I followed the newest Serious Eats recipe but did not get super nerdy with the additions of gelatin and stock. I halved the recipe and got the expected five large balls from it. I had no problems except that I think I probably could have diced my onion and garlic finer. I can be very lazy when it comes to precise knife skills. Oh, and I forgot the pancetta. After browning under the broiler, they finished cooking in a sauce from Melissa Clark, which I was very happy with and would return to again if I needed a basic tomato sauce.

Eating them atop spaghetti allowed me to gauge if they were moist enough without the forgotten pork fat (the gelatin is considered optional), and I would say yes. Dry is not a word I would use to describe them. They had that great bit of give from the crust when you cut through with your fork. I think I would miss that in the recipes I read that called for poaching balls in a sauce. I am not adept enough in texture to know if I overhandled them during forming, though.


As nice as that bowl was, the meatball parm hero was better. How could it not have been? I again went to Serious Eats for the construction, and the only change I made was adding basil. Oh, and I made my own semolina hero roll. It was a very serious weekend of hibernation. With the hero planned as a Sunday night meal, I kind of screwed myself in being able to buy a fresh roll. Most of the good Italian bakeries in the city close early on Sundays or are not open at all. A baguette would just not do if I was going to do something great with my leftovers.  I wanted some authenticity. I scaled down a King Arthur recipe, and despite not doing a very good job at shaping the little loaf, it worked perfectly. Serious Eats’ suggestion to cut the large balls in half was a good one, as it prevented whole balls from falling out when taking a bite. That’s not to say there was no mess. But unlike the boys at Parm, I had no one see me get sauce on my chin.


The recipes:


Tomato sauce

Hero construction

Semolina bread


Bar Ciccio Alimentari

I went to Italy once. My travel companions and I spent a few days each in Venice, Florence, and Rome and took day tours to Verona, Assisi, and Pisa. It was all about beautiful scenery, incredible architecture, and classic art. I was not yet into exploring food (beyond gelato), so I have a deep yearning to go back one day. It was my first time in Europe, and I think I was too excited to be away from home on such a big trip that I didn’t put much thought into anything that I did. This could also be due to the fact that I was 14 years old and on a school trip.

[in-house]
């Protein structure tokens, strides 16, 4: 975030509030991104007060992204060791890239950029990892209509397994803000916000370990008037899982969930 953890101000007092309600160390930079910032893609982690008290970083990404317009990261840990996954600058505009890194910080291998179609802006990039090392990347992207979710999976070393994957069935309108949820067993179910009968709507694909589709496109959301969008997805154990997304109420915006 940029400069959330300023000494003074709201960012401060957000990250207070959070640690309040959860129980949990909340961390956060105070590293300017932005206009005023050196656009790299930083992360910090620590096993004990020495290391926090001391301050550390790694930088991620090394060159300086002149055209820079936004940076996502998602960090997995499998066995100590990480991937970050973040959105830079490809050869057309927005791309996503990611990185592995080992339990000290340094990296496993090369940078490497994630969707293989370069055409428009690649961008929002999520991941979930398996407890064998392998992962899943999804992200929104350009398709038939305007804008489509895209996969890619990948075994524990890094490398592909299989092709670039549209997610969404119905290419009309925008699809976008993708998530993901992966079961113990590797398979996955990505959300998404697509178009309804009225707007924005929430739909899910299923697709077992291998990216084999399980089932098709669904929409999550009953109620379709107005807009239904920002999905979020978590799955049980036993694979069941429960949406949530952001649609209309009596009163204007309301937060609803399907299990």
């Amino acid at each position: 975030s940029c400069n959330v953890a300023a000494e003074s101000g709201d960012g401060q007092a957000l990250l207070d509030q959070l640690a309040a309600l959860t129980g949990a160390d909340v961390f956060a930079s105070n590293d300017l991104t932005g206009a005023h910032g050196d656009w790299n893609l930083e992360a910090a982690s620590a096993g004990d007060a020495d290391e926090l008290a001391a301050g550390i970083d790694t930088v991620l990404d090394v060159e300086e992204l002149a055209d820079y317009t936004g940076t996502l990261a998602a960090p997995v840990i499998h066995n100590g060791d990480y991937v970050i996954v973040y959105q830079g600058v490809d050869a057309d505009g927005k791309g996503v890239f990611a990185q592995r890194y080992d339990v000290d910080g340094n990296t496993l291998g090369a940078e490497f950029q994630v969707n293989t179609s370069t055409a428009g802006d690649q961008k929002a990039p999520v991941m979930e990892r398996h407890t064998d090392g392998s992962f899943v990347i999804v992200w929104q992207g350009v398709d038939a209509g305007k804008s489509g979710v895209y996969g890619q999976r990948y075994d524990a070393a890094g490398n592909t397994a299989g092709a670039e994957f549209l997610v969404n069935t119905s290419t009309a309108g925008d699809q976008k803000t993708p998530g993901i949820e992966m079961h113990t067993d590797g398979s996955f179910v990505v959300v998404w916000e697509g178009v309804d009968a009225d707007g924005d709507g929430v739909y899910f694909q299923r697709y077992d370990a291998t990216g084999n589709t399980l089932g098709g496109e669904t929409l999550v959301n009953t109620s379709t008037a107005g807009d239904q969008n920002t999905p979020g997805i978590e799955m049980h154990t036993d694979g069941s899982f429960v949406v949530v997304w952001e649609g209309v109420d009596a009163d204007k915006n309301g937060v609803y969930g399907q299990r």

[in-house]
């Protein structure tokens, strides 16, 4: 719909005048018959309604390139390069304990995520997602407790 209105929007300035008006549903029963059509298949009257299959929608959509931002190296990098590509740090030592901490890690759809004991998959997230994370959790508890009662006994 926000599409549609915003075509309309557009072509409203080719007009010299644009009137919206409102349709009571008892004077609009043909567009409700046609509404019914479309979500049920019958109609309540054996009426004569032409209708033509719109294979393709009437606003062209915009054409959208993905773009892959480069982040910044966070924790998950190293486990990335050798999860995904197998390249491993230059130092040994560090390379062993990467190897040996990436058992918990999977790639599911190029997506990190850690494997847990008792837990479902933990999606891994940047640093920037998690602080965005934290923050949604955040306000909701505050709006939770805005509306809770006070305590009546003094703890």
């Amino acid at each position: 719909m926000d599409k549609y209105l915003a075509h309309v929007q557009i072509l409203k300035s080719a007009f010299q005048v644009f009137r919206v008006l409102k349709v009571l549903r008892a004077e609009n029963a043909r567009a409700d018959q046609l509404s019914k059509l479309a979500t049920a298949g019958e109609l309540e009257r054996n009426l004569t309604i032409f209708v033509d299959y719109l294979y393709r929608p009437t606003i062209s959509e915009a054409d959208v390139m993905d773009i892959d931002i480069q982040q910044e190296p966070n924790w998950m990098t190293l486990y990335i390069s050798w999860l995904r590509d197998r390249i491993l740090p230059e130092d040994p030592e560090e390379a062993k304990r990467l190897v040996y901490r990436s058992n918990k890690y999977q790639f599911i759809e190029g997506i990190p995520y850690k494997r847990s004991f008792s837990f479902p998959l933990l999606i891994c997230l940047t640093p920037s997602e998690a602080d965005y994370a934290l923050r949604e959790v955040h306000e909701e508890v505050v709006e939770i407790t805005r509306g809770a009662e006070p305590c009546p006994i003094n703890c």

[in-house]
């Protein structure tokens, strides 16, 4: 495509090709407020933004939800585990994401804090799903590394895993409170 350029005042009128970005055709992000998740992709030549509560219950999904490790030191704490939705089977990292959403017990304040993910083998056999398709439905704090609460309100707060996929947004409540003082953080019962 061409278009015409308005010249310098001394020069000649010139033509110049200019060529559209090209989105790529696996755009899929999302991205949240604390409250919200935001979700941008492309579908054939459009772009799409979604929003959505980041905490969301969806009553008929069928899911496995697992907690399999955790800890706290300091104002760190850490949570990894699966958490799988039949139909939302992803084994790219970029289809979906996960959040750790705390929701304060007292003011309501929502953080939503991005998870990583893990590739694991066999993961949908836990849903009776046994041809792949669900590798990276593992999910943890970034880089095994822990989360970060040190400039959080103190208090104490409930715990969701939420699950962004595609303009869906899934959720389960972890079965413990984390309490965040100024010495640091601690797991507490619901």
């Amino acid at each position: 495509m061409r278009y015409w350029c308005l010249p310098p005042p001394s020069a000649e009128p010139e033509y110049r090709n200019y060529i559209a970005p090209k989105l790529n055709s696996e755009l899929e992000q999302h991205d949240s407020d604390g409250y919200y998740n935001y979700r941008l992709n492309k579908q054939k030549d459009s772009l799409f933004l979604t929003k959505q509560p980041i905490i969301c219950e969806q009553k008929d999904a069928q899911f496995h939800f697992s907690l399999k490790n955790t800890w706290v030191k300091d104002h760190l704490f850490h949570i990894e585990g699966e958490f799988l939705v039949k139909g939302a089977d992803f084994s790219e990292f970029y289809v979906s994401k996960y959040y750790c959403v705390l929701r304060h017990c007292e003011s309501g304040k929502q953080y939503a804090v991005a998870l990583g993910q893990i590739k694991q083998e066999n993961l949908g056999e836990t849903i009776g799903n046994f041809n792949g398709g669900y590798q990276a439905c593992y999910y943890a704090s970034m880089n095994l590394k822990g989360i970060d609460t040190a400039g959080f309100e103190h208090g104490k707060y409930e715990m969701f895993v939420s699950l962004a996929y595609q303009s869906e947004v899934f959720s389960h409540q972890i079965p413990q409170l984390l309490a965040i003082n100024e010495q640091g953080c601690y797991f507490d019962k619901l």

At my junior high school, ninth graders had the opportunity to go on a Europe trip over spring break, which was organized by the Social Studies department. They usually alternated between France and Germany, but for the first time, Italy came up when I hit grade nine. Jackpot for this leather shoe and spaghetti lover. (I can’t remember the details of how I got my parents to pay for it, probably something to do with my impeccable marks.) But going to Europe as a teenager and given copious amounts of free time meant that I did little actual touring beyond the required morning tours with our guide. Afternoons were usually spent eating gelato, window shopping, and scoping out Italian boys. To be expected, of course, but I often curse my younger self for not getting more out of the trip.

We always ate dinner at a restaurant relatively close to our hotel, and while I don’t recall them being overly touristy, they had to accommodate a group of 20+ and be willing to put up with a bunch of Anglo teens. Out of everything we ate, the dish I remember most was a lasagna we ate once as our primi. Up to that point, the only lasagna I ever knew was the three-layer version filled with a hearty meat sauce, cottage cheese, and brick mozzarella. With crispy corners and blistered spots of cheese, this was “lasagna” to my friends and family. You might see ricotta instead of cottage cheese if someone was trying to be fancy, and you definitely started seeing a chicken version make the rounds at dinner parties once The Best of Bridge published a recipe affectionately considered “death to dieters.”

I remember the lasagna because it was nothing like one I had ever had before. It was easily made up of at least five layers of pasta, with each separated by a light touch of cheese and a thin pool of tomato sauce. I didn’t know it at the time, but I was receiving some schooling in Italian simplicity. I’m glad that I remember this more clearly than any boy we may have ogled.

Bar Ciccio Alimentari on the edge of Soho reminds me a little of those restaurants we visited: small, slightly cavernous, bustling. Perhaps it feels like Italy because I know it’s run by Italians. A friend and I discovered it about two years ago and had a wonderful dinner one night. But as can be the case here, I never returned until recently. So little time, so much food. On my return, it ended up being the perfect respite from a cold night, with an easy reservation, a full house to provide a warm atmosphere, and plenty of carbohydrates to help with cold weather padding.

And to return to what I was talking about before—I had the lasagna, and it reminded me of that which I had in Italy. While it certainly wouldn’t be considered restrained, this lasagna is still lighter than the casserole I grew up with. The ample amount of sauce adds a lot of bulk to the presentation, but when considering the lasagna on its own, the layers of pasta with artichokes, leeks, and stracchino cheese did not push the boundaries of indulgence too hard. It being a vegetable lasagna probably helped with this. It did push those boundaries, though, in being a multi-layered cheese and carbohydrate dish, and I was very satisfied.

We started with a salumi board and a notable serving of burrata. Neither of us had ever had burrata served atop sautéed winter greens, and we ended up loving it. The milky flavour of the cheese paired well with the bitterness below. A salty bite from the board added to that, and our metabolisms revved quickly.

I decided to have the non-Italian option for dessert: apple strudel. It worked. Anything with whipped cream usually works for me.

Now that I think about it, maybe I chose the strudel because on some subconscious level I was connecting to my Italy trip—I think our tour guide was from Austria.


Salumi board and burrata over winter greens


Lasagna dall’orto


Apple strudel